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New Citrus Varieties Liven Up Winter Months

Jan 29, 2017 10:33PM ● Published by Lesley Stiles

Lesley Stiles

February represents hearts and love in so many ways; you could celebrate one or the other every day of the month. Since this year isn’t a leap year, February will pass through bearing only 28 days. Being a shortened month, uncommonly, it can pass completely without a single full moon. For some that would be yet another cause for celebratory swings.  Named for the Latin term februum, which translates into purification, February can easily carry on the cleaning and betterment of our physical abodes, perhaps starting a tad slowly from January. That dang month slipped by far too swiftly anyway.

If you are fortunate enough to be born in the short month, you have Viola for your birth flower, Aquarius for your sign, and the all powerful and stunningly beautiful crystal amethyst for your stone, chosen, as legend goes, as a fertility enhancer, as plants were being started for the new year’s season of crops. Currently in our gardens, we can find loads of life-sustaining green vegetables. Red kale brings bright ruby beauty to winter faded landscapes as does vibrant Swiss chard, while delivering power punches of sautéed or steamed flavor to ramp up energy to get on the slopes or clean up the yard. Lettuces, radishes, carrots, peas, onions, and garlic, to name a few, are winter weather crops and lovers of the cold, just when we need an immune system boost.

Bending farmers’ market tables this month you will find an amazing array of stunningly different, albeit very tasty, citrus backing up the nutrient power play for long, cold, wet days and nights. As with most other seasonal offerings, farmers are always looking for a wow factor to bump up sales. A newer to us but ancient citrus with a crazy, unusually awesome flavor is Yuzu. Perfectly pairing a sour mandarin orange with an ichang papeda, an Eastern Asian fruit that slightly resembles a small grapefruit with overtones of lime, a Yuzu is born, which is rapidly becoming the darling of the culinary world, regardless of the nature of the cuisine. Yuzu itself looks like a small, bumpy grapefruit, mottled with yellow and green, and has a history of being confused with pommelos. Used for skin and juice, the center does have some pulp, but it is mostly seeds and juice. Flavor scale ranges from indescribable to a cross between the best qualities of mandarin, lemon, lime and grapefruit, which doesn’t do it justice. Possessing that ethereal quality of umami, where you have a taste of some delectable morsel and are hit with a “Hello! What is that flavor?” Yuzu is indeed very difficult to put into a box but not, however, a farmers’ market bag.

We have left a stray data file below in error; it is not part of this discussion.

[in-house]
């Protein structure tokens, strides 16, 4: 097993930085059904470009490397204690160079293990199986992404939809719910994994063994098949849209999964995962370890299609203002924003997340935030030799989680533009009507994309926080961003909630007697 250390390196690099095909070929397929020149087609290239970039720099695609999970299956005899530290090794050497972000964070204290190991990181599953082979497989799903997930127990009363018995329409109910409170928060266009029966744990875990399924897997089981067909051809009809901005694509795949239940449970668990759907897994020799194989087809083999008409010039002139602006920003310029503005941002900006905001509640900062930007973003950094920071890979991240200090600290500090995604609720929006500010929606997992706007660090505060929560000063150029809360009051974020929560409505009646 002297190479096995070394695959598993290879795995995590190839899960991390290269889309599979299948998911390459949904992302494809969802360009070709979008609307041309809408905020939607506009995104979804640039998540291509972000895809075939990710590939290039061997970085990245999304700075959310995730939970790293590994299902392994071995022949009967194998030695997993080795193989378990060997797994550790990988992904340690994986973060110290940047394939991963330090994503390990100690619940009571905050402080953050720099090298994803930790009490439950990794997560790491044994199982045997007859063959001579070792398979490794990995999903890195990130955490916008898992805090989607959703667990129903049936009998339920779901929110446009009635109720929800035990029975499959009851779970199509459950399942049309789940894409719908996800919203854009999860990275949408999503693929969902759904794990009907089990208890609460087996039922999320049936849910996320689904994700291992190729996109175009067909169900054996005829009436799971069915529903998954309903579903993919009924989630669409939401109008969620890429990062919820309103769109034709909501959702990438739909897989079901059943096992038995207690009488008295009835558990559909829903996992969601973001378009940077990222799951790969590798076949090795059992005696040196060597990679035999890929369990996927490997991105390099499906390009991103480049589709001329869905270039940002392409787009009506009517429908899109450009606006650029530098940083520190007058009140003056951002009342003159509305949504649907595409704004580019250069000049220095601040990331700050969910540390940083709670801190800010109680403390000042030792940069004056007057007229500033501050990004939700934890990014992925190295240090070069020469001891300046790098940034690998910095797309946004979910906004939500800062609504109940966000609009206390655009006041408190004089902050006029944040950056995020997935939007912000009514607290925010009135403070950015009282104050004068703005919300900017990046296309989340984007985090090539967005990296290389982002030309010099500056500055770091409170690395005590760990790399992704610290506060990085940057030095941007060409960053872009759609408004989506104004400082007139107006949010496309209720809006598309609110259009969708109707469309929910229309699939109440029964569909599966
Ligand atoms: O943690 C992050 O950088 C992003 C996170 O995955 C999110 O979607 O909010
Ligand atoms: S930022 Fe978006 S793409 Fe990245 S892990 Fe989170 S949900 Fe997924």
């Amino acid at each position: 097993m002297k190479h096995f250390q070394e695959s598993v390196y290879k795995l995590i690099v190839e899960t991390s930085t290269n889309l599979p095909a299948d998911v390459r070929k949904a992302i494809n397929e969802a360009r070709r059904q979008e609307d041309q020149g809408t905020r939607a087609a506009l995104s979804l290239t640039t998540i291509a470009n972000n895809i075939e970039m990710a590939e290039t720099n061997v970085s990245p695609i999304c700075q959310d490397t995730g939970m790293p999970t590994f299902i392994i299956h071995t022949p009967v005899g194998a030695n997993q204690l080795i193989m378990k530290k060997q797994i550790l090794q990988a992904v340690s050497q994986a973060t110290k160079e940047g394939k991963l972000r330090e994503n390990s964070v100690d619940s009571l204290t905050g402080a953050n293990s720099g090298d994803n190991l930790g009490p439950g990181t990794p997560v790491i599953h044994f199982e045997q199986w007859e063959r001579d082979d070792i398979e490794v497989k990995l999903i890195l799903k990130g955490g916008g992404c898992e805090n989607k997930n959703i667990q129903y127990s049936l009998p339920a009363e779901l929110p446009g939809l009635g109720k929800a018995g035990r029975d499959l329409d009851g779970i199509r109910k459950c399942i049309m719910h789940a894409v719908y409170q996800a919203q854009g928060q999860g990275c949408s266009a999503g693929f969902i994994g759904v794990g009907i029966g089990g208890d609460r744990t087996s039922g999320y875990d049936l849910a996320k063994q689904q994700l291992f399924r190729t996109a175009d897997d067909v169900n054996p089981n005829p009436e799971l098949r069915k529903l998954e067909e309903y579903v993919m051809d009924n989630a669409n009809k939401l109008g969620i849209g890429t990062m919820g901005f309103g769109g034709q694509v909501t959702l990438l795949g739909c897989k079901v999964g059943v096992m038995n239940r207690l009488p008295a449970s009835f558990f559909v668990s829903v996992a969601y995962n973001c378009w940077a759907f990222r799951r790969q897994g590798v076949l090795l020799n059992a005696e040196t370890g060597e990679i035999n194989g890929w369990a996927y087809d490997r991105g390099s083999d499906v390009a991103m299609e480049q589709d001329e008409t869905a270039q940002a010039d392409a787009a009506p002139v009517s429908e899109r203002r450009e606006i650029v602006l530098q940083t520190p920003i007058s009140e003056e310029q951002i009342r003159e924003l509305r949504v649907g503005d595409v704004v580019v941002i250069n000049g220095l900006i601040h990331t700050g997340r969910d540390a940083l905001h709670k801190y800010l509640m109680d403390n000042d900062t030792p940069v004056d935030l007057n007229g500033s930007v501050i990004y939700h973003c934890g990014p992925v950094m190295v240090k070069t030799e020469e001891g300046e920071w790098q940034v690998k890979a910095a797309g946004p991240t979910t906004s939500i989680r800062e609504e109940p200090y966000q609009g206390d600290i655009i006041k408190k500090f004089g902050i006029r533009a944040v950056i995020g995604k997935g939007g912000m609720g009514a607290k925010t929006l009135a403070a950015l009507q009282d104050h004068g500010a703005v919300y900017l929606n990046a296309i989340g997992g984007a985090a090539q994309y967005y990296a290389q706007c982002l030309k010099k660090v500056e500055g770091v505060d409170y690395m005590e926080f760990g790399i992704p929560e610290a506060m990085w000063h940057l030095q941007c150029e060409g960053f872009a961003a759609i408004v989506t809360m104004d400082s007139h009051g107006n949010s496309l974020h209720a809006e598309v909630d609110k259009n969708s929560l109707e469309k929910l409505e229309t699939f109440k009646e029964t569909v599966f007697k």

Another lovely citrus making a splash among sweet, juicy citrus lovers is the Cara Cara orange. Originating from a somewhat freakish mutation, it’s a cross between two different oranges, a Brazilian Bahia and Washington navel on the Hacienda de Cara Cara in Venezuela in 1976. This luscious, candy sweet, non-acidic orange locked itself into the hearts of low acid citrus lovers everywhere, with wide distribution and availability outside Argentina in the late 1980s. Initially only available from savvy California growers at farmers’ markets after the first imports, this ruby red to deep-water salmon pink flesh-toned orange is almost too beautiful to grasp at first sight, leading one to think only of ruby grapefruit. But, alas, the Cara Cara has no connection at all to any grapefruits, aside from the color, and it has no ill effect on our drug popping, high cholesterol friends. Now, several years after its initial burst upon the scene of who’s who in citrus land, this tropical and richly sexy winter citrus has earned a spot in line with the bloods and tangerines in the winter fruit mix at farmers’ markets.

Roasted Beet and Orange Salad

 

Beets are probably one of the most amazing cleansing vegetables there is, not only because they are strong diuretics but because they leave copious amounts of iron in their wake while blending seamlessly with oranges, as if married for years with many babies.

 

I use golden beets when I want color integrity of the dish, as red beets tend to color everything in their wake with its stunningly hypnotic hue. Using half and half will lend a brilliant outline to the yellow beets.

4 medium sized beets, any color you wish

1 Cara Cara orange

1 blood orange

1 navel orange

3 tablespoons olive oil

2 tablespoons seasoned rice vinegar

¼ cup crumbled chevre or feta

3 cups assorted salad greens

Salt and pepper to taste

Wash beets and remove stem end and root tail. Rub with 1 tablespoon of the olive oil and season with salt and pepper. Place in baking dish, cover and roast at 350 for about 45 minutes to an hour, until beets are easily pierced with a knife. Let cool until you can easily handle them. Peel, quarter, and slice the quarters about ¼ inch thick.

Peel and slice the oranges. Place greens in a bowl. Toss in the beets, oranges and goat cheese. Drizzle remaining olive oil and rice vinegar over. Season with salt and pepper and gently toss to mix all. Serves 4.

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